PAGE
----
The dental assistant asked me, “Is there a chance that you could be pregnant?”
Part of me said, “Yes!! It’s in the water! Everyone gets pregnant here.”
I could say that at least 30 percent of the wives I have met through my husband during his time at Marine Corps Base Quantico, Va. were pregnant, are pregnant, or became pregnant in the last four months.
And while I am incredibly happy for them, because it is what they wanted, it’s not for me. It’s not for us.
We have a plan, and while that has made many people chuckle, we want to stick to it.
Waiting to have babies is important to me for a few reasons, but I hate the looks I get for wanting to wait.
You wouldn’t believe some of the things people say – or maybe you would, because you are one of the people who says these things without thinking. Or maybe you are like us and regularly receive them, too.
People want to know what is wrong with us, asking us if we hate children or if we are just plain selfish.
They want to know what is wrong with my ovaries. I like to remind them that I am only 23, and my ovaries are just hanging out — and reminding me of their presence on a regular basis.
People like to tell you that having a baby with Tricare is practically free.
But my all time favorite comment is this:
“There is no good time to have kids”!
Except, I don’t agree. For us, there is a good time. The friends we have been naturally attracted to since moving here are in the same boat-wanting kids but wanting even more to wait.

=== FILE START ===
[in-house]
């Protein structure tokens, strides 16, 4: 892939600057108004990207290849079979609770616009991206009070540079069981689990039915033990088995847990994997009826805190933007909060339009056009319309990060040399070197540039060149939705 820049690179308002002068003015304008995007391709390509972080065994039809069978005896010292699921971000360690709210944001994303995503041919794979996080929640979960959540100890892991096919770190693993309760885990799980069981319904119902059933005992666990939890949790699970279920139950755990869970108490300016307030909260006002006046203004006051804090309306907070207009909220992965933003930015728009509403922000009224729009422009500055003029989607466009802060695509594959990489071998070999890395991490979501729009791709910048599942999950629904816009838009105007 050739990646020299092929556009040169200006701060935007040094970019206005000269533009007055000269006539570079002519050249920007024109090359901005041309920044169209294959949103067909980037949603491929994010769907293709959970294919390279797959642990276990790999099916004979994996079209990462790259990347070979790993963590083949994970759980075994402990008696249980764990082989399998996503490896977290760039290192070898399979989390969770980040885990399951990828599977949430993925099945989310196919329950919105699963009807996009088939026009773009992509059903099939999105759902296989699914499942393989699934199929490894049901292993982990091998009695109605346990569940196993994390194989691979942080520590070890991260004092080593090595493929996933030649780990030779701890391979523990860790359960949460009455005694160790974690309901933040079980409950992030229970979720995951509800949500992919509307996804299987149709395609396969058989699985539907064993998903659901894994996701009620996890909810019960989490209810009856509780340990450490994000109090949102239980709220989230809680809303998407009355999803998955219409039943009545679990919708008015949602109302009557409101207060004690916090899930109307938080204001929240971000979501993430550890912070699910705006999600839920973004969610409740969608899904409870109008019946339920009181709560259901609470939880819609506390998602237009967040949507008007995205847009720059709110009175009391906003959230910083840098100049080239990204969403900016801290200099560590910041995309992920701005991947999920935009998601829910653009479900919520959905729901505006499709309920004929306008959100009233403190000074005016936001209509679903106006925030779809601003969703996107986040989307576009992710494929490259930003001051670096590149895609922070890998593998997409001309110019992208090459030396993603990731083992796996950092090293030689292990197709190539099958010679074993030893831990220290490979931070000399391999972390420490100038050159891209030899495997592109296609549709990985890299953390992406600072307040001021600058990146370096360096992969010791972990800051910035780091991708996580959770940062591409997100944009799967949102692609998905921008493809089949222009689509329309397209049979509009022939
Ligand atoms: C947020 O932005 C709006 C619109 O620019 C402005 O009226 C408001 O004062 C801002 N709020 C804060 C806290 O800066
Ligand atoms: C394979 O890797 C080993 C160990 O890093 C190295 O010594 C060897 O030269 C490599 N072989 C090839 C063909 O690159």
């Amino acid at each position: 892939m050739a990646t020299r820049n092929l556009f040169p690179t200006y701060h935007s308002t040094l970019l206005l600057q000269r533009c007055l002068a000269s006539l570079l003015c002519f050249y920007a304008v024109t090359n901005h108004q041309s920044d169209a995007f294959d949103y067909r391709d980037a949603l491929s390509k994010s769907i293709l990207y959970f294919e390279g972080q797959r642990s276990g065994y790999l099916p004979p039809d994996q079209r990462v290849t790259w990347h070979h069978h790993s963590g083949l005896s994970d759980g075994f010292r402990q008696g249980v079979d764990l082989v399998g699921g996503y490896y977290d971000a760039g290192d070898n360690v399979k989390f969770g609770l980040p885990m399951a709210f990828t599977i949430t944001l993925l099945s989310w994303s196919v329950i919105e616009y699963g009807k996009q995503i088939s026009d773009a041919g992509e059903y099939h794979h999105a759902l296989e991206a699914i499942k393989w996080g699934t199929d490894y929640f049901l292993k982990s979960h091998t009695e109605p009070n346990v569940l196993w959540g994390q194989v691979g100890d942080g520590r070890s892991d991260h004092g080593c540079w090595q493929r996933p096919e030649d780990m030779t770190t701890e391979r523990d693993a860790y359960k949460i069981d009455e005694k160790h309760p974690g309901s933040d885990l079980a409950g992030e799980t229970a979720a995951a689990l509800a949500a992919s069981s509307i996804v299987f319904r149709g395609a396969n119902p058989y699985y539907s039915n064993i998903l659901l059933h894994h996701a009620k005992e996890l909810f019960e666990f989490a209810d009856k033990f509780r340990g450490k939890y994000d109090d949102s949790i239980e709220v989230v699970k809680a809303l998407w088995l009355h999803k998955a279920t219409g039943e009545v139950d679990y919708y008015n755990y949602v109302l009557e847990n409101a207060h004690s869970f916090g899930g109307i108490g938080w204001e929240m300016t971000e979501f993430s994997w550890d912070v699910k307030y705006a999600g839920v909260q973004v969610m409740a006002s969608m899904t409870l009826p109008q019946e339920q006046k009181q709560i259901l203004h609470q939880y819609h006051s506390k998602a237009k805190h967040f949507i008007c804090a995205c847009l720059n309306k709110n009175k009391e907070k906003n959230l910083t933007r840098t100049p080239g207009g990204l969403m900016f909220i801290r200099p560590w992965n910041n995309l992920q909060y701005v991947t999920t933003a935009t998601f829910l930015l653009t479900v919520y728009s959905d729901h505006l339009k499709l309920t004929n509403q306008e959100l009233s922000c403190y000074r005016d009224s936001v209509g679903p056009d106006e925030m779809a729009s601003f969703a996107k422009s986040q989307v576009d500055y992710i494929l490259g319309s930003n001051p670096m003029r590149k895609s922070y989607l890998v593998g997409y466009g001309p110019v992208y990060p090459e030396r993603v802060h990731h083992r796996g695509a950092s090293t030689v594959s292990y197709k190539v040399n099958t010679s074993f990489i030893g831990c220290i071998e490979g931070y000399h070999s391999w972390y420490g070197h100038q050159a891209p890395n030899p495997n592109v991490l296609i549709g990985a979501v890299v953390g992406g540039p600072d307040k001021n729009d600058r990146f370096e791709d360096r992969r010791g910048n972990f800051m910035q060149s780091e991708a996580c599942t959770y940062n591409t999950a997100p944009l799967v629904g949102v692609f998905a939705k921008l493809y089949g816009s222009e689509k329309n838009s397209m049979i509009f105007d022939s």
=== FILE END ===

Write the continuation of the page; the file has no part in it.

I, personally, would like to see my husband past a couple of years of marriage and maybe even a deployment. He is a young Marine and I don’t know what our careers will bring, and I just can’t imagine throwing a baby into the mix.
And if we were to have a child I’d want my husband to be able to go to the check-ups and see the milestones with me. Sure, realistically I know this isn’t probable, but a girl can dream, right?
It’s hard not to feel defensive when people question our reasoning for wanting to wait. Heck, sometimes I even feel myself questioning it.
That is, until I think about our bank account and student loans and the fact that we will be PCSing to Florida sooner rather than later. I think about how my husband likes to tell me he has to “train” or “write an order” which actually means go play video games in his man cave. I think about our old, evil Husky who is notorious for stealing waffles from children’s hands.
We made this decision for many reasons — but I wish support for it was easier to find.
Have you decided not to have kids, at least for now? How do you find support?